of continuous and discrete data types.
Three classes of kernel estimators for the continuous data types are available: fixed, adaptive nearestneighbor, and generalized nearestneighbor. Adaptive nearestneighbor bandwidths change with each sample realization in the set, x[i], when estimating the density at the point x. Generalized nearestneighbor bandwidths change with the point at which the density is estimated, x. Fixed bandwidths are constant over the support of x.
Data contained in the data frame tzdat
may be a mix of
continuous (default), unordered discrete (to be specified in the data
frame tzdat
using factor
), and ordered discrete
(to be specified in the data frame tzdat
using
ordered
). Data can be entered in an arbitrary order and
data types will be detected automatically by the routine (see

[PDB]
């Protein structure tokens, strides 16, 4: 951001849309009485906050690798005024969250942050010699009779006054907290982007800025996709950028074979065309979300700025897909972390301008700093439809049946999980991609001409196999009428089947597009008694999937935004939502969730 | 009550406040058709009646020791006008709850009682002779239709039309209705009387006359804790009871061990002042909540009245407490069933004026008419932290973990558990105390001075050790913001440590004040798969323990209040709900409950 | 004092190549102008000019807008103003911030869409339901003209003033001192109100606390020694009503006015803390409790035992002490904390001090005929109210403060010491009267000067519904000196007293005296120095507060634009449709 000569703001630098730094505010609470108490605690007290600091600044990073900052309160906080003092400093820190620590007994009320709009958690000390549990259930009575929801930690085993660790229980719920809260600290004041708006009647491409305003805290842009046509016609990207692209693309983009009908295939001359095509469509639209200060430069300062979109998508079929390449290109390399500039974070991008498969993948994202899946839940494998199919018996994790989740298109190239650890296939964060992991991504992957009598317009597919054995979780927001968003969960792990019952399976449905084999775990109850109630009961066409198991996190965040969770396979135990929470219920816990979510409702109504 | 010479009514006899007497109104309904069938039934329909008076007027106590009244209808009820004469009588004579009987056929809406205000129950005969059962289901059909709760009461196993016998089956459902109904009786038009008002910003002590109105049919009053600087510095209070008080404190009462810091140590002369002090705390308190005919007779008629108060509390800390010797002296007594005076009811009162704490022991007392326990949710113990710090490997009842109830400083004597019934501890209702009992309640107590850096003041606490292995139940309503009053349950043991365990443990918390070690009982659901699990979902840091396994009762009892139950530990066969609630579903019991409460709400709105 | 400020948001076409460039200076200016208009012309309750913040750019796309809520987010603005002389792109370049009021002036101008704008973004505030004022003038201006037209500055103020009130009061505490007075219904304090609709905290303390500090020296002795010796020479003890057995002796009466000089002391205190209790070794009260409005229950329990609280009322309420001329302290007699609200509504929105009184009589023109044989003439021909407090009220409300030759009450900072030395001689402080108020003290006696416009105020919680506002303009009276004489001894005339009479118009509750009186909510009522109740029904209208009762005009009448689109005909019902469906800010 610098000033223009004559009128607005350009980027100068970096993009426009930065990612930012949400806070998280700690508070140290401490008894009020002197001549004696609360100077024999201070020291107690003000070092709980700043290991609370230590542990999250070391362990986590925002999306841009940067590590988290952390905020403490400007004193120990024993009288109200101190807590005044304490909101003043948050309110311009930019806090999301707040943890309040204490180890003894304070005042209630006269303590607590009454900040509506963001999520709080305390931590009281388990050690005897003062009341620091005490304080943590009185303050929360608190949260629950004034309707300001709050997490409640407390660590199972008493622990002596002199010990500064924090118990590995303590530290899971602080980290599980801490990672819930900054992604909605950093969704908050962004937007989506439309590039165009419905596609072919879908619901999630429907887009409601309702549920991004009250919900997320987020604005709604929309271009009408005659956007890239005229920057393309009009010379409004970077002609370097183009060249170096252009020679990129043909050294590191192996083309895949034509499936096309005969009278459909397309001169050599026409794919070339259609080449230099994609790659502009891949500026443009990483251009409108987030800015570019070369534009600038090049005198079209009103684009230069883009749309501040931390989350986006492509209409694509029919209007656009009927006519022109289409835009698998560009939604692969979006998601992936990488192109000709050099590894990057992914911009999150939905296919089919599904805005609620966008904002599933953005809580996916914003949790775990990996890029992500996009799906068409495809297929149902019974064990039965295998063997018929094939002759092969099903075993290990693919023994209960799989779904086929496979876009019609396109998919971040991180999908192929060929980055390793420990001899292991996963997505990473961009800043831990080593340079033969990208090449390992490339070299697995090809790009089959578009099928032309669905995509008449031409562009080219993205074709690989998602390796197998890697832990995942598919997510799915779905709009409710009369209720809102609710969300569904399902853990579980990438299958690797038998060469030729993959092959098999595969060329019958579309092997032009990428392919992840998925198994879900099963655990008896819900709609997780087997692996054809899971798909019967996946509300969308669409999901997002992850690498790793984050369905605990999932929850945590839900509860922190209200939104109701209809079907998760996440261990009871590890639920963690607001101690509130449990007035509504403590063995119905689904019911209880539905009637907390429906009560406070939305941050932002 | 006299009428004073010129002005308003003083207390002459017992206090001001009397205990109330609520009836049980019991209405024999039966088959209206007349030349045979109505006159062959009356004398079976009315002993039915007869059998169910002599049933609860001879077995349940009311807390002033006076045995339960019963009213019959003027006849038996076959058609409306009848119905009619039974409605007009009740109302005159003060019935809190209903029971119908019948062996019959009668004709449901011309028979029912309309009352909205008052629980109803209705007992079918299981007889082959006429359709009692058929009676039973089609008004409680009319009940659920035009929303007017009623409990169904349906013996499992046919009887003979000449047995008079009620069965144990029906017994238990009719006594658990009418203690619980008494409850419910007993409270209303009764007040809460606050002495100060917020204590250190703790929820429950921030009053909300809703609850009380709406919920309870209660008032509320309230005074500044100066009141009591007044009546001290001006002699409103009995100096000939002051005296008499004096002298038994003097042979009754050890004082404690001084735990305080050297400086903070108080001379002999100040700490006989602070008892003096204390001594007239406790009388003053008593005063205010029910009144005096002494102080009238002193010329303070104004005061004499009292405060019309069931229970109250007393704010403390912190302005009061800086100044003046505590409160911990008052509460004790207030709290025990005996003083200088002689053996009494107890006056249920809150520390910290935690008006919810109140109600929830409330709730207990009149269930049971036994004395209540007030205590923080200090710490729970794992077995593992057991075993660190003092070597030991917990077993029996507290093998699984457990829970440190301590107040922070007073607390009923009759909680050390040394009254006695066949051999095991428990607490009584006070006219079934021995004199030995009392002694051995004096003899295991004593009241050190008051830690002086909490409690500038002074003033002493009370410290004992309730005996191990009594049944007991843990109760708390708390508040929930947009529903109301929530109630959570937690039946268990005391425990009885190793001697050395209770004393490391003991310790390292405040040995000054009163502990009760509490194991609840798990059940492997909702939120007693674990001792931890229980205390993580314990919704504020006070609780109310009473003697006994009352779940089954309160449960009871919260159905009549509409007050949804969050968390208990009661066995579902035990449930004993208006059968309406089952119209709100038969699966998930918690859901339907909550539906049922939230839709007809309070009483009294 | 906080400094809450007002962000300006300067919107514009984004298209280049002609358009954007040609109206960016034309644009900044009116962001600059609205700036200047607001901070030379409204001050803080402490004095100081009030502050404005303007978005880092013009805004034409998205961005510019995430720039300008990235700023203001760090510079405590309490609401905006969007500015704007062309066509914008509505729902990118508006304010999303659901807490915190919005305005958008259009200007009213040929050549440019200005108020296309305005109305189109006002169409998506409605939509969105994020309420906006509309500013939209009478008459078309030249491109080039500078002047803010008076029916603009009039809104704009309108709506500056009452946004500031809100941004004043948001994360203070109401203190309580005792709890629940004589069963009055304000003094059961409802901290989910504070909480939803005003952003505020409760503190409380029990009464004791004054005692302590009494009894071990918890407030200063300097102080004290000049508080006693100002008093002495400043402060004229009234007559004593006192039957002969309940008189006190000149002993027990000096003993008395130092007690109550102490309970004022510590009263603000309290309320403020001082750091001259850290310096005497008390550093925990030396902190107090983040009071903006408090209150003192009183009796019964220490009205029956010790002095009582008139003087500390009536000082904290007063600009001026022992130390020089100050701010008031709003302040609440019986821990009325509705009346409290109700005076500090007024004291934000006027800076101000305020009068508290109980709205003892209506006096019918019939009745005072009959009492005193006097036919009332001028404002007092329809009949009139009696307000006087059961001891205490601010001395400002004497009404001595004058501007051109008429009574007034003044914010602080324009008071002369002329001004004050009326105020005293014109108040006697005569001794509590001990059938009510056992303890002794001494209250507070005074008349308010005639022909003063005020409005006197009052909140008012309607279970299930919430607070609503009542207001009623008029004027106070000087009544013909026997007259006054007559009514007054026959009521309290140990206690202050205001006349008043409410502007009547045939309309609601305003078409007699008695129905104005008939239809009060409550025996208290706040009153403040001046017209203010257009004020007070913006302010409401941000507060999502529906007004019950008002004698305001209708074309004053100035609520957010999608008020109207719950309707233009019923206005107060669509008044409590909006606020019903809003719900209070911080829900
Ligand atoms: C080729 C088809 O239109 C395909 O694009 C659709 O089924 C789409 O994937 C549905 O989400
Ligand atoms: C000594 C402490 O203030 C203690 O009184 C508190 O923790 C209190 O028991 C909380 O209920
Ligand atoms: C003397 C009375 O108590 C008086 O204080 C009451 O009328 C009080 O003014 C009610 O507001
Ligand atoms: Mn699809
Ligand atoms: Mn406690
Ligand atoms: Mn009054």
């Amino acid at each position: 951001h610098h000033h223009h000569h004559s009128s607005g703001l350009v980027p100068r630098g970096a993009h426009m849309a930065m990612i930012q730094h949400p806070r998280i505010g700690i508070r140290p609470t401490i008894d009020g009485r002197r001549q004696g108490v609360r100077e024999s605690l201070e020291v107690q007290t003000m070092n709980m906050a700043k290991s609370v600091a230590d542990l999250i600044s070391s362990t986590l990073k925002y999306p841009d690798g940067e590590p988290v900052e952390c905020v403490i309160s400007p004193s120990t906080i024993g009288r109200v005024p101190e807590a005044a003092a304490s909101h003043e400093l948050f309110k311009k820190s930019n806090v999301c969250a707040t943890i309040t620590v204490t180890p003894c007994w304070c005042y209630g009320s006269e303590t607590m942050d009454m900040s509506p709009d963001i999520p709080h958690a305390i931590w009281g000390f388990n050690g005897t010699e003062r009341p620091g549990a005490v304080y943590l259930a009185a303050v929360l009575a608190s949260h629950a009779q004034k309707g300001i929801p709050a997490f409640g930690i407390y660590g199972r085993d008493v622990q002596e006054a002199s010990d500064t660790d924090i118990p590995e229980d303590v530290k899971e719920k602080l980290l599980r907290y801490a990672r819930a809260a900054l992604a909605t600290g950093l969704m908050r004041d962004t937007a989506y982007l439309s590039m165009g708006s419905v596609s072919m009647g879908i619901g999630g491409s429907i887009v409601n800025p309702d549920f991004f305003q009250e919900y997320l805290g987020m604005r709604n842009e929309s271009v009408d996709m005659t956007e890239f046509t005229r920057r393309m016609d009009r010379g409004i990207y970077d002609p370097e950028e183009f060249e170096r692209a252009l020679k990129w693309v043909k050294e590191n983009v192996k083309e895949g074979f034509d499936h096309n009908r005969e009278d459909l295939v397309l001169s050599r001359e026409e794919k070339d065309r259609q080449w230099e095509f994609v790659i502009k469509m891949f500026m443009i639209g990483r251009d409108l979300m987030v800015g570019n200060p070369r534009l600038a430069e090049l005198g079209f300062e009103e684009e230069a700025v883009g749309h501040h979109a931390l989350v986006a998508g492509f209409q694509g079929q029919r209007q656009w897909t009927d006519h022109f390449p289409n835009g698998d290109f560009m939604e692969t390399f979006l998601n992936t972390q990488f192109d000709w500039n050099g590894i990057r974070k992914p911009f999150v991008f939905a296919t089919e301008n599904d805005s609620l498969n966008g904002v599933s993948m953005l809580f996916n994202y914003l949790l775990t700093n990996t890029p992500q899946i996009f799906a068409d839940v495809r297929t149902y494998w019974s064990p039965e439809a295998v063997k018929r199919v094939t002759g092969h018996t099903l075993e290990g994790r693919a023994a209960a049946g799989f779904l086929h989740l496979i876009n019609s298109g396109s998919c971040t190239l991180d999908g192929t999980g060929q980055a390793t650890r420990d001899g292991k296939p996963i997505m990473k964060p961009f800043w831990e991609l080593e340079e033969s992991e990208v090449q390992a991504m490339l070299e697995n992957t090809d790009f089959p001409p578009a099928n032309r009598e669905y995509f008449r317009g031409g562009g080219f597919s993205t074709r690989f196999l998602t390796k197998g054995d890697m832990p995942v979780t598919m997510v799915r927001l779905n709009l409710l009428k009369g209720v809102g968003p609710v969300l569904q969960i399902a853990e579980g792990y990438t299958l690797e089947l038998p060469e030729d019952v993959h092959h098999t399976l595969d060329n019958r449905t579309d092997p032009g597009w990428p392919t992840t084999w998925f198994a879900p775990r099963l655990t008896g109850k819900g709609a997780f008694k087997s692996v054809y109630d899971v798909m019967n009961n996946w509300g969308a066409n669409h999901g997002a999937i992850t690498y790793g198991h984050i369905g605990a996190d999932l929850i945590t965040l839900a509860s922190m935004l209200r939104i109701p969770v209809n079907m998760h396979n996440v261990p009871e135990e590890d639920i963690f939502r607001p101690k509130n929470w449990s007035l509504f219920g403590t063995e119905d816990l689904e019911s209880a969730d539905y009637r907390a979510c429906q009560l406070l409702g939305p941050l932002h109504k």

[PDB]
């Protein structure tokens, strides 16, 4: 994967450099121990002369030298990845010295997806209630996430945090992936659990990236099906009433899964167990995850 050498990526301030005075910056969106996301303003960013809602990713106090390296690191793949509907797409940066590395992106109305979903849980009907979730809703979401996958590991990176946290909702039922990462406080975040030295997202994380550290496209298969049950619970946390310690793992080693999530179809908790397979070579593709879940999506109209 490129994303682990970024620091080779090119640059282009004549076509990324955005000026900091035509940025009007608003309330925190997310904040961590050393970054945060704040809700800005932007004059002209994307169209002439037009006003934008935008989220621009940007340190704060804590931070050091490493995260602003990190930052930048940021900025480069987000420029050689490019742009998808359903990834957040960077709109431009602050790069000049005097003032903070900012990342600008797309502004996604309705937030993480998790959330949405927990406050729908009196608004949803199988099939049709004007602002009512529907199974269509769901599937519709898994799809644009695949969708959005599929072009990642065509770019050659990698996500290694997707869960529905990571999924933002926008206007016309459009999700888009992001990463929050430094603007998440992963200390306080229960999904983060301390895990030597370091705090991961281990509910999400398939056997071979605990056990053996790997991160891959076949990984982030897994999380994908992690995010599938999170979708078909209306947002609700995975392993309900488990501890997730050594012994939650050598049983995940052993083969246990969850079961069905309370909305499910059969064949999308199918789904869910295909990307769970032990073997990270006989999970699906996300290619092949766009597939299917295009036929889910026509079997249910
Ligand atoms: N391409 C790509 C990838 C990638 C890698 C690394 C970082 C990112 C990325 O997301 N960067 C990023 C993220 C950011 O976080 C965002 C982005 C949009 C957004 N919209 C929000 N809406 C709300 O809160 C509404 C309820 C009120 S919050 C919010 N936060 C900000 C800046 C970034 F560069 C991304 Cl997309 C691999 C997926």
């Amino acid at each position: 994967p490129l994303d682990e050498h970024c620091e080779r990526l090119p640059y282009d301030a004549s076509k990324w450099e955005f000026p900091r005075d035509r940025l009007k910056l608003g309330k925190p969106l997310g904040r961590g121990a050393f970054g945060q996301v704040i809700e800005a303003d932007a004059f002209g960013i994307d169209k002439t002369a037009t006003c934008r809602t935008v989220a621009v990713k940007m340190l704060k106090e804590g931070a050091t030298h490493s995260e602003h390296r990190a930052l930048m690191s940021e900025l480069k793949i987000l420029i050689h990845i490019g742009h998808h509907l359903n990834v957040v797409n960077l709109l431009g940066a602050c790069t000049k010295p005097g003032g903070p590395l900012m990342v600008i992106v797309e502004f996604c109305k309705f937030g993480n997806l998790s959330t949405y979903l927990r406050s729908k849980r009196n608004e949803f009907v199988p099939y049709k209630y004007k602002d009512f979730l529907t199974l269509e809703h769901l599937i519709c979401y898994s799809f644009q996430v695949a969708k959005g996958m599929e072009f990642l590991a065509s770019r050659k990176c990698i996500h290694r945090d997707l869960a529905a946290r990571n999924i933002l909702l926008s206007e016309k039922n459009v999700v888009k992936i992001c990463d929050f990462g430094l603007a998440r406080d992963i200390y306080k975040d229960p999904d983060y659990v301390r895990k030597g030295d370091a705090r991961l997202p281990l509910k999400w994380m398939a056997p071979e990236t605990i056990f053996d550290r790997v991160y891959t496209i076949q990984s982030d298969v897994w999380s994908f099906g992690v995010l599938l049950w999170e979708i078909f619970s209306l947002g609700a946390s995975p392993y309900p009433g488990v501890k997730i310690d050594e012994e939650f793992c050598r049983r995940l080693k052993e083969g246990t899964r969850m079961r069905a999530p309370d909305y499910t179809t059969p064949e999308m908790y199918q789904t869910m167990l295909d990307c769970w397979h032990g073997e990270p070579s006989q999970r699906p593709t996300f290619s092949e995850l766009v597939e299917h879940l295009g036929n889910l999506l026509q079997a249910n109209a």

np
for details).
A variety of kernels may be specified by the user. Kernels implemented for continuous data types include the second, fourth, sixth, and eighth order Gaussian and Epanechnikov kernels, and the uniform kernel. Unordered discrete data types use a variation on Aitchison and Aitken's (1976) kernel, while ordered data types use a variation of the Wang and van Ryzin (1981) kernel.
npplreg
returns a plregression
object. The generic
accessor functions coef
, fitted
,
residuals
, predict
, and
vcov
, extract (or
estimate) coefficients, estimated values, residuals,
predictions, and variancecovariance matrices,
respectively, from
the returned object. Furthermore, the functions summary
and plot
support objects of this type. The returned object
has the following components:
evalx 
evaluation points 
evalz 
evaluation points 
mean 
estimation of the regression, or conditional mean, at the evaluation points 
xcoef 
coefficient(s) corresponding to the components B[i] in the model 
xcoeferr 
standard errors of the coefficients 
xcoefvcov 
covariance matrix of the coefficients 
bw 
the bandwidths, stored as a plbandwidth object